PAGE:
When I was a teen, I tried to read the entire Encyclopedia Britannica. My goal: Memorize its contents, be on TV game shows, win cash and prizes, run away from home, move to Manhattan and become a professional writer. I got as far as Asparagus
. To this day, I know a little about a lot of words beginning with “A.” Some favorites: ants, atoms, alchemy.
Plus, Aristotle was a childhood crush, because I’ve always loved philosophy. When I finished reading his one-page encyclopedic write-up, I bought books about him. I’d been saving these dog-eared, underlined Aristotle books, as well as the “A” book of Britannica, all to be used in a novel, where I’d been planning to bless my protagonist with the quirky detail of knowing all things “A.”
I recently rediscovered these Aristotle books when moving apartments. I flipped through and was surprised to discover Aristotle said a lot of the same things about love and happiness as modern psychologists. Only Aristotle obviously said it first, having been born at least 300 years B.C. Plus, Aristotle said it truly wisely.
Indeed, much of what Aristotle said hit home big-time—in particular about a sexy, smart, funny, rich, lying, cheating, don’t-get-me-started Prince Harming I’d just broken up with. I could almost hear what Aristotle might say to me if we were to chat over souvlaki.
“Mea bene, Karen,” Aristotle would say. “You know what your problem was with your ex? He was not your soul mate—but your ‘sold’ mate—because you sold your soul to be with him. Sure he was sexy, smart, rich, funny—but alas, he was a liar and a cheat.”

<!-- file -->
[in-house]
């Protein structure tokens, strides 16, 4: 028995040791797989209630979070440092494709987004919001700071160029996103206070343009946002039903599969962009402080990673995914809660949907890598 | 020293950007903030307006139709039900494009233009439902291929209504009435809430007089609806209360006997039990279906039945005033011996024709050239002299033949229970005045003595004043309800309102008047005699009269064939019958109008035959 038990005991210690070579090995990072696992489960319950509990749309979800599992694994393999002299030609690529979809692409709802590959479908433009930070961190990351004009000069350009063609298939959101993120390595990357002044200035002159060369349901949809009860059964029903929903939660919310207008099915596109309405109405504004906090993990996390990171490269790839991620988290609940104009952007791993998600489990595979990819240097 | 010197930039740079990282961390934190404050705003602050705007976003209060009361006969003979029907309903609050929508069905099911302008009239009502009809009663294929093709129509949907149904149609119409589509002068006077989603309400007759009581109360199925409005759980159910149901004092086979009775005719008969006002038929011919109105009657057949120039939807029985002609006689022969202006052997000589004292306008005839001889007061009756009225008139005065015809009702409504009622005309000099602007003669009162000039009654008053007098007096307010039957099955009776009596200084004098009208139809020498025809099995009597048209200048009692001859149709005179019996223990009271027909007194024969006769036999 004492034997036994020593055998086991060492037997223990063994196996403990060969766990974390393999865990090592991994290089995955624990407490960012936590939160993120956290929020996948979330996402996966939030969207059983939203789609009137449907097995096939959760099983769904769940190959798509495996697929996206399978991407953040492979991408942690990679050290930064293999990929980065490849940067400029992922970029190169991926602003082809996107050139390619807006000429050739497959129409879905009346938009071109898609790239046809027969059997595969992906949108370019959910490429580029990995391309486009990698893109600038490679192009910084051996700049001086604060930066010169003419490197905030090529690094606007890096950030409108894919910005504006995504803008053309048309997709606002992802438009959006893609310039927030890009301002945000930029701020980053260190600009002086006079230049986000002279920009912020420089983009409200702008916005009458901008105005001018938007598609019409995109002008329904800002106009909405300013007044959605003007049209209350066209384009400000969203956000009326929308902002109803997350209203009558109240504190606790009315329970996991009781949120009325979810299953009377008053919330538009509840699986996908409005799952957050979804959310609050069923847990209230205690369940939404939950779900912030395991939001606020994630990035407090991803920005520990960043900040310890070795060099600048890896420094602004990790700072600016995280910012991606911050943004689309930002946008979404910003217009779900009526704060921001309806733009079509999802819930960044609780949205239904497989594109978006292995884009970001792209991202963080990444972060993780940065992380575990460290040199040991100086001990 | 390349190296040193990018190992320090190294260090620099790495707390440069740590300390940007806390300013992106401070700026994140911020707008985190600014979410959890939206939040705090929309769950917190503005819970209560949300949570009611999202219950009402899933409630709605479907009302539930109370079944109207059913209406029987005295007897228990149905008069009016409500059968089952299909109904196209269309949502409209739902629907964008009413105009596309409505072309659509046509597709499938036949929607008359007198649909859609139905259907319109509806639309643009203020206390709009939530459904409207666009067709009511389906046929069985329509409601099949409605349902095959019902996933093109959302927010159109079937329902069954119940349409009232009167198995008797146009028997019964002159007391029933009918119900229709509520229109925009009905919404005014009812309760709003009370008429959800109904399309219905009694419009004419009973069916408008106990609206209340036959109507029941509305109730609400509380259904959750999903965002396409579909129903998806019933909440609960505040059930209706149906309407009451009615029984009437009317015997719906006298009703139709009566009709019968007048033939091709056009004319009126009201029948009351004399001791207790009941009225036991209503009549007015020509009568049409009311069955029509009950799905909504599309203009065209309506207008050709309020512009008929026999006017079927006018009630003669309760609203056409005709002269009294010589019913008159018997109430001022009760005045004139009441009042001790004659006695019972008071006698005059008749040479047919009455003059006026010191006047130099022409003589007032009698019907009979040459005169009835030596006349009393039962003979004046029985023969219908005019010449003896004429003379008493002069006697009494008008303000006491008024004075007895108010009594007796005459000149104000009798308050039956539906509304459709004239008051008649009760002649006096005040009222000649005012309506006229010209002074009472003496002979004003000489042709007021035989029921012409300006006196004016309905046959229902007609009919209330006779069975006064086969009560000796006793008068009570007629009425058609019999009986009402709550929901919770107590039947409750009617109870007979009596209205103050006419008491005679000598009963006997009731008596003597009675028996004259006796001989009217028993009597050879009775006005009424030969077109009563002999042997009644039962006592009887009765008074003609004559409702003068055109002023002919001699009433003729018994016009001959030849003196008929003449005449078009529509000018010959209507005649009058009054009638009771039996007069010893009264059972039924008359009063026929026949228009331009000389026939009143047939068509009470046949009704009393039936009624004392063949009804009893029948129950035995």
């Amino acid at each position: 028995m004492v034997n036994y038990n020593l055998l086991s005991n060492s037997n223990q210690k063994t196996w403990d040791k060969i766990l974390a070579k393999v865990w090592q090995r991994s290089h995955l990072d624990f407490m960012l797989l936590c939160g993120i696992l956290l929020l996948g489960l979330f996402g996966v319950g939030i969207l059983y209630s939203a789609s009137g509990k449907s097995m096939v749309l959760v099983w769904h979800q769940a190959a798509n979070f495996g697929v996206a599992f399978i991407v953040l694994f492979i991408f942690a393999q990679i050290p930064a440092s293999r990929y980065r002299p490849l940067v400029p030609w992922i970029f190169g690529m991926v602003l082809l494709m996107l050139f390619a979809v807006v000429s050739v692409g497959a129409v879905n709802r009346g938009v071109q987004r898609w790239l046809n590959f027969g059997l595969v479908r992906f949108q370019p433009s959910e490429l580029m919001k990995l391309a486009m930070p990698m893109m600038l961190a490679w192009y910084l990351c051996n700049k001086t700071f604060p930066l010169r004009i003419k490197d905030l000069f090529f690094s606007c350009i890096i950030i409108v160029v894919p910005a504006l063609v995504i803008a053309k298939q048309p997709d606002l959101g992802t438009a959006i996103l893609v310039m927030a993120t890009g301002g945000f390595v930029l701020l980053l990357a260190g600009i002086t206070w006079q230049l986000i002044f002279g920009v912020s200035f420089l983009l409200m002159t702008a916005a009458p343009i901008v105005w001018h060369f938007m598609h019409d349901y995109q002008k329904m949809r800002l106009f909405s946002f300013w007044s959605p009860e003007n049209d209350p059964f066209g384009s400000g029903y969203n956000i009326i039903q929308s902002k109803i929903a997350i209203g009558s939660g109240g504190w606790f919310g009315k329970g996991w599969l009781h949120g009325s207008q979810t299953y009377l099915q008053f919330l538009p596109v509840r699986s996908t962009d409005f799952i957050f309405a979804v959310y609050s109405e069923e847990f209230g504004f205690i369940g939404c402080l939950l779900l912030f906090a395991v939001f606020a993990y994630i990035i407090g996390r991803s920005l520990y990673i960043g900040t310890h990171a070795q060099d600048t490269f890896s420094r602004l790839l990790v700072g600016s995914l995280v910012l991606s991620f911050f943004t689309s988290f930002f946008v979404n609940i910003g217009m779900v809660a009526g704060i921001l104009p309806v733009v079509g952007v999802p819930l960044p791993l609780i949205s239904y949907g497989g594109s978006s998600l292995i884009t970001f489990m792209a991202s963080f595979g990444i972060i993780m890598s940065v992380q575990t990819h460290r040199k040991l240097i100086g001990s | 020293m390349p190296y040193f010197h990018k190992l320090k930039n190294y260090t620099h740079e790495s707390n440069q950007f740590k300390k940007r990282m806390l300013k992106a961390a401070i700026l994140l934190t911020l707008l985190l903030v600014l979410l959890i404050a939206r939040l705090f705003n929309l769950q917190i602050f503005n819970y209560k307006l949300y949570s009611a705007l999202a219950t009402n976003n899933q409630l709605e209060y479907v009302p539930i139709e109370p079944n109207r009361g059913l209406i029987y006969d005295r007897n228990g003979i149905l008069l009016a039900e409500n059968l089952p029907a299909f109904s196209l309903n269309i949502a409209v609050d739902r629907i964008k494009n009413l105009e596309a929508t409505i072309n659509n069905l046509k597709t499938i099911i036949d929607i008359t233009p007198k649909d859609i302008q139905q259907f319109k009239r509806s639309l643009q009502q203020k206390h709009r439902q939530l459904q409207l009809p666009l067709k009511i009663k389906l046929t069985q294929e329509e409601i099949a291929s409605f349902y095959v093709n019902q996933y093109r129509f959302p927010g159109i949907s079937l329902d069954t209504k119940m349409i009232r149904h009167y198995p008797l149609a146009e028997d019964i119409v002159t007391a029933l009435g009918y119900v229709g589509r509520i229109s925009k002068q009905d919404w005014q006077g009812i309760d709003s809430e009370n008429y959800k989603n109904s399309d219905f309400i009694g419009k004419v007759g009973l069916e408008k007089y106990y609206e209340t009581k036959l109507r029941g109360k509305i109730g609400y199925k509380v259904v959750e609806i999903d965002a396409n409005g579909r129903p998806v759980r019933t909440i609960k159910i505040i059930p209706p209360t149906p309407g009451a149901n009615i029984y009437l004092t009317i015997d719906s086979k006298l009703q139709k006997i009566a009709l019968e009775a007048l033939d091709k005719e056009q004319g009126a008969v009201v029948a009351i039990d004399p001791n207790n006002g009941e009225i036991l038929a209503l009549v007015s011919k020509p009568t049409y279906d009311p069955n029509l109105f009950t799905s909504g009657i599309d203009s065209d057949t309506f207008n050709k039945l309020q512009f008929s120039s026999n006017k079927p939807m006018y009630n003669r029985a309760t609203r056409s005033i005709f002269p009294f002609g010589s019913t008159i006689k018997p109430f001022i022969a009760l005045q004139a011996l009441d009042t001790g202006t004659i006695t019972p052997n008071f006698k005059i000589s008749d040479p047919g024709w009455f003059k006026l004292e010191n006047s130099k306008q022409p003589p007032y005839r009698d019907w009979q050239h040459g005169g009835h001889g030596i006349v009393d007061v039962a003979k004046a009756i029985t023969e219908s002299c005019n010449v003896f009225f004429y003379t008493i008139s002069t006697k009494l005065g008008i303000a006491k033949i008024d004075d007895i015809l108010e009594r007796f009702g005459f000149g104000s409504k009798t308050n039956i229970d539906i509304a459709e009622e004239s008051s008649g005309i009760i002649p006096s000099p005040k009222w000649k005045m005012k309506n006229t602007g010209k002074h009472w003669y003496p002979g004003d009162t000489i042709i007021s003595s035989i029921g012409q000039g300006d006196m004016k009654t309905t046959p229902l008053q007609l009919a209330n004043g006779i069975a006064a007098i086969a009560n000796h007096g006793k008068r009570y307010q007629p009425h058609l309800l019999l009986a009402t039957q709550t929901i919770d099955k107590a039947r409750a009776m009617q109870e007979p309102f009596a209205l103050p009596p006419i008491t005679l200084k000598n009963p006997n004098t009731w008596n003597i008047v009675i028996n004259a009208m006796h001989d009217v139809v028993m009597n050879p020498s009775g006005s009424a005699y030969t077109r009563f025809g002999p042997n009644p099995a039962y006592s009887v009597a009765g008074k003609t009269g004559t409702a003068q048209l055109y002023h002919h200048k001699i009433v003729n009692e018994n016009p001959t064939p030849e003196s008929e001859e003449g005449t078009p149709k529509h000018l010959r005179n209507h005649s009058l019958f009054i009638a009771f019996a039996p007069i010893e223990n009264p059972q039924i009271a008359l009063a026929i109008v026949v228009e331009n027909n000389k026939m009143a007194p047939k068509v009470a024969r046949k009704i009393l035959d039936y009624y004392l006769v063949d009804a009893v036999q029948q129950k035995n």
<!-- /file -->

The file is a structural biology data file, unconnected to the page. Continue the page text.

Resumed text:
“You’re an intellectual guy.” I’d correct the regaled philosopher called the “Mind of the Academy” by Plato. “I’m surprised you believe in something as namby-pamby metaphysical as a soul mate!”
“Absolutely!” My fave Greek philosopher buddy Ari would respond emphatically. “Actually, I sort of coined the concept of ‘soul mate.’ If there’d been a little TM trademark thingy back in the 300s B.C., I’d be a very rich man today. I firmly believe caretaking the soul is incredibly important for happiness. I describe a soul mate as a ‘soul-nurturing mate.’ Someone who nurtures your soul, thereby promoting insight and growth. I pushed folks to find soul mates because, in my opinion, real happiness only comes when you stimulate your core self—and grow into your highest potential. Basically, the soul is the ultimate G-spot for happiness.”
Of course, I’m paraphrasing for my philosopher buddy. But if Aristotle were here, I know he’d agree with my verbal modernization. Plus, Ari would go on to describe how he views the world as offering three kinds of relationships, only one of which brings true happiness.
Are you in a relationship that will really make you happy?